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2014 Diamondback Mission Pro

Egad! The Colours!

Words by Jon Harris. Photos by Kaz Yamamura.
July 2nd, 2014

Love it or hate it, 2014 is going to be the year of the “Enduro” bike. Back in April at Sea Otter there were a bunch of newly released or soon to be released bikes that sported 160mm of travel, 27.5” (or 650B) wheels. Each is designed to pedal up the hill with efficiency and then rallied back down with some attitude.

I’m going to go with “love it” right now. I think that this is going to be a great thing for riders in BC and the Pacific Northwest with the type of riding we do here. Think of it as the evolution of the freeride bike with the addition of modern geometry for riding fast technical trails.

One of those bikes was the Diamondback Mission Pro. I got to take a quick spin on the bike at Sea Otter but we decided to wait until we could get our hands on one to ride on the home trails before forming an opinion. Here is a first look.

The folks at Diamondback did not want this bike to be missed at the trailhead. The Mission Pro is finished in an eye catching orange (being slightly colour blind I see orange but it is actually called Rocket Red). It is a purposeful looking frame with a massive headtube junction that screams “thrash me as hard as you can, you won't break me”.

The folks at Diamondback did not want this bike to be missed at the trailhead. The Mission Pro is finished in an eye catching orange (being slightly colour blind I see orange but it is actually called Rocket Red). It is a purposeful looking frame with a massive headtube junction that screams “thrash me as hard as you can, you won’t break me”.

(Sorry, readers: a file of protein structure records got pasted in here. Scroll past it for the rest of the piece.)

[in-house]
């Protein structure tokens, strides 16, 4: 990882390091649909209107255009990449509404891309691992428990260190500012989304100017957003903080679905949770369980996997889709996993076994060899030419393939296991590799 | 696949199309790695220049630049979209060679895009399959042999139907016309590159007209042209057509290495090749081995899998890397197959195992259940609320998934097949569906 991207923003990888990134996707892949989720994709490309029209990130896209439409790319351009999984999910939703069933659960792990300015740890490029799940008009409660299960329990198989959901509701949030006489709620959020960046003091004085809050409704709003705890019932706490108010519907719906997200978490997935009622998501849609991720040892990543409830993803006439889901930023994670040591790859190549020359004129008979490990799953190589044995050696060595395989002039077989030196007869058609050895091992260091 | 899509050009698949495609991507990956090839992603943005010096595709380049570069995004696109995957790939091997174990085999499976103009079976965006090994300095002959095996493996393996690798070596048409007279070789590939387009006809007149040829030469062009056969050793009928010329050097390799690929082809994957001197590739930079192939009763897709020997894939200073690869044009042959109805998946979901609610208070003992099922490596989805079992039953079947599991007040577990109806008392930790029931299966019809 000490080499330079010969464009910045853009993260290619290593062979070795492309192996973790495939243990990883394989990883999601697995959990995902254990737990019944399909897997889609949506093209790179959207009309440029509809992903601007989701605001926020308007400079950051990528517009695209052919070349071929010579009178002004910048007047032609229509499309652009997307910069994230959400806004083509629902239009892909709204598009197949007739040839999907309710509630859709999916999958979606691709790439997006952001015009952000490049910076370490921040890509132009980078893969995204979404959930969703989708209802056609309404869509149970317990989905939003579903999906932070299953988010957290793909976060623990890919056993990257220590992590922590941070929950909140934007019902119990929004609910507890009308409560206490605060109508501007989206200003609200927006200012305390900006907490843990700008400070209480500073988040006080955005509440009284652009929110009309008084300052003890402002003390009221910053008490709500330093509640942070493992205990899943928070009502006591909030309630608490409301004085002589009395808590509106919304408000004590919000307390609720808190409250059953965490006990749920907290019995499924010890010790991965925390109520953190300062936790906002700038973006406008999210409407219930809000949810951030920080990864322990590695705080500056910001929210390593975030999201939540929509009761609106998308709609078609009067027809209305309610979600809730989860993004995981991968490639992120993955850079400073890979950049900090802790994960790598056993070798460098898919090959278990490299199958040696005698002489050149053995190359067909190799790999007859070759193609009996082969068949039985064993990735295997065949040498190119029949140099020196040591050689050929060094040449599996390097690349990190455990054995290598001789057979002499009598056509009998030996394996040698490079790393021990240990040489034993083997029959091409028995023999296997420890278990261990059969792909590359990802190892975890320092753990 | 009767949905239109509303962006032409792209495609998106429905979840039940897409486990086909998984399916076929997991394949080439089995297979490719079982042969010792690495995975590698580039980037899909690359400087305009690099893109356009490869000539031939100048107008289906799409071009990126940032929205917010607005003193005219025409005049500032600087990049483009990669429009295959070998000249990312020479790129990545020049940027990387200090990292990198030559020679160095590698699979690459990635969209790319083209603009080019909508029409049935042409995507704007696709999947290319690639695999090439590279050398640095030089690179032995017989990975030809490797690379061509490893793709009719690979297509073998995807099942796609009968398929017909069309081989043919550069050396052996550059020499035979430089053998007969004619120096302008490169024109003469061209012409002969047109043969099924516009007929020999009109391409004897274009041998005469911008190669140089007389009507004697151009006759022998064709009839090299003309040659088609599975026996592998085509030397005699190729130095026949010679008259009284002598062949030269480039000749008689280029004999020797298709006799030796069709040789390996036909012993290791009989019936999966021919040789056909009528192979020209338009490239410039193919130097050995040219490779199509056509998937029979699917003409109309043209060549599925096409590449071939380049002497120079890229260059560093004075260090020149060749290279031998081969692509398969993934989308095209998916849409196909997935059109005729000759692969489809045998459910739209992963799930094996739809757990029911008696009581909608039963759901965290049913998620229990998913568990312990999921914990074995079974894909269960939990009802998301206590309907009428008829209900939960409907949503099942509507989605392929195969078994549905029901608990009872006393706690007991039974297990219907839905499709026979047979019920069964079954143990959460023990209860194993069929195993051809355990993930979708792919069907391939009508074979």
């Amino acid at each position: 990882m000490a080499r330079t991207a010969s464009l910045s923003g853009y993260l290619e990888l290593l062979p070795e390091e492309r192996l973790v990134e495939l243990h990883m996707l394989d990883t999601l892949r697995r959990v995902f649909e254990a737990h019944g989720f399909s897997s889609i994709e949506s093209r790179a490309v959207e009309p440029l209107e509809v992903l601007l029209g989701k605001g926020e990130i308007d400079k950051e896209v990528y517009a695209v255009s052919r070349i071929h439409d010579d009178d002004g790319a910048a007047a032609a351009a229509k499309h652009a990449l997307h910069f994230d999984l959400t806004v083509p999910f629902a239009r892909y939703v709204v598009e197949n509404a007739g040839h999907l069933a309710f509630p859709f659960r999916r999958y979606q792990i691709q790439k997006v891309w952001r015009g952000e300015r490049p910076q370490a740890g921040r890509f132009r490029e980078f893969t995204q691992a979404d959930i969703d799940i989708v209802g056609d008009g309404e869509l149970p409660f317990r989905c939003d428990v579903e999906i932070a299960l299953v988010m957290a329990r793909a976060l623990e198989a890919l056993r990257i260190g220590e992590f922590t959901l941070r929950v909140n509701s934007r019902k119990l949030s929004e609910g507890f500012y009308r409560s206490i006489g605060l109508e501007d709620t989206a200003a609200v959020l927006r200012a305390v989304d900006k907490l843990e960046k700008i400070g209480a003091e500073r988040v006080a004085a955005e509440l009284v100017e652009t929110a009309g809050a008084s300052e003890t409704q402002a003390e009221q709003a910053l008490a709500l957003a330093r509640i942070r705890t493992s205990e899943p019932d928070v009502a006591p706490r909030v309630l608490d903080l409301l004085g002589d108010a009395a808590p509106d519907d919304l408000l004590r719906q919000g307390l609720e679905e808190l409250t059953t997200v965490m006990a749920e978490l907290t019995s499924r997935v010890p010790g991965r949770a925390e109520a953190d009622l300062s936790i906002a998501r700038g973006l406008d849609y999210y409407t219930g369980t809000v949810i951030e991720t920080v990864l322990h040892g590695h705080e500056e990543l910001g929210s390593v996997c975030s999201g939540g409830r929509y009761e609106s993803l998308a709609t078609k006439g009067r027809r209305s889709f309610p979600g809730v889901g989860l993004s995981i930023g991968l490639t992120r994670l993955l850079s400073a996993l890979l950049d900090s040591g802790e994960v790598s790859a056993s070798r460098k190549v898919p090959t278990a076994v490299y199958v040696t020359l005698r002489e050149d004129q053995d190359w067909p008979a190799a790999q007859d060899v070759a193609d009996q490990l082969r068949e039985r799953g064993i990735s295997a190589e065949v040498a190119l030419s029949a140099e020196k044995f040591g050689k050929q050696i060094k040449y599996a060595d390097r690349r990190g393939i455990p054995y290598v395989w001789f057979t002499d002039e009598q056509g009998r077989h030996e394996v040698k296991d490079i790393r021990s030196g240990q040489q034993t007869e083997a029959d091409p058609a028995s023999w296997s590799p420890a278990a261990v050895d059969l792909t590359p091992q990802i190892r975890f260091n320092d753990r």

Stealth routing for the Reverb keeps the hose tucked out of harms way.

Stealth routing for the Reverb keeps the hose tucked out of harm’s way.

SRAM X01 drivetrain gives plenty of gearing and smooth shifts. The rear end features a thru axle of the 142mm wide flavour. The rear pivot runs on cartridge bearings and a clevis joint helps to keep the rear end wag free.

A SRAM X01 drivetrain gives plenty of gearing and smooth shifts. The rear end features a thru axle of the 142mm flavour. The rear pivot runs on cartridge bearings and a clevis joint helps to keep the rear end wag free.

This bike really is bright. The colour pops like crazy under the trees and isn't for shy types. The Fox Float 34 up front gives 160mm of travel, matching the rear.

This bike really is bright. The colour pops like crazy under the trees and isn’t for shy types. The Fox Float 34 up front gives 160mm of travel, matching the rear.

The Fox Float X suspends the rear of the bike and features the CTD modes that can be changed on the fly by using the lever on the shock. The Knuckle Box design of the previous Mission has been reconfigured, gifting the new frame design with a slightly lower centre of gravity and nice low standover. The leverage rate of the new linkage has been tuned to be more linear through the stroke, relying on the air shock to provide the end of stroke ramp up in rate. This should  translate to a bike that has supple suspension on the smaller bumps but will ramp up nicely over the bigger hits.

The Fox Float X suspends the rear of the bike and features the CTD modes that can be changed on the fly by using the lever on the shock. The Knuckle Box design of the previous Mission has been reconfigured, gifting the new frame design with a slightly lower centre of gravity and nice low standover. The leverage rate of the new linkage has been tuned to be more linear through the stroke, relying on the air shock to provide the end of stroke ramp up in rate. This should translate to a bike that has supple suspension on the smaller bumps but will ramp up nicely over the bigger hits.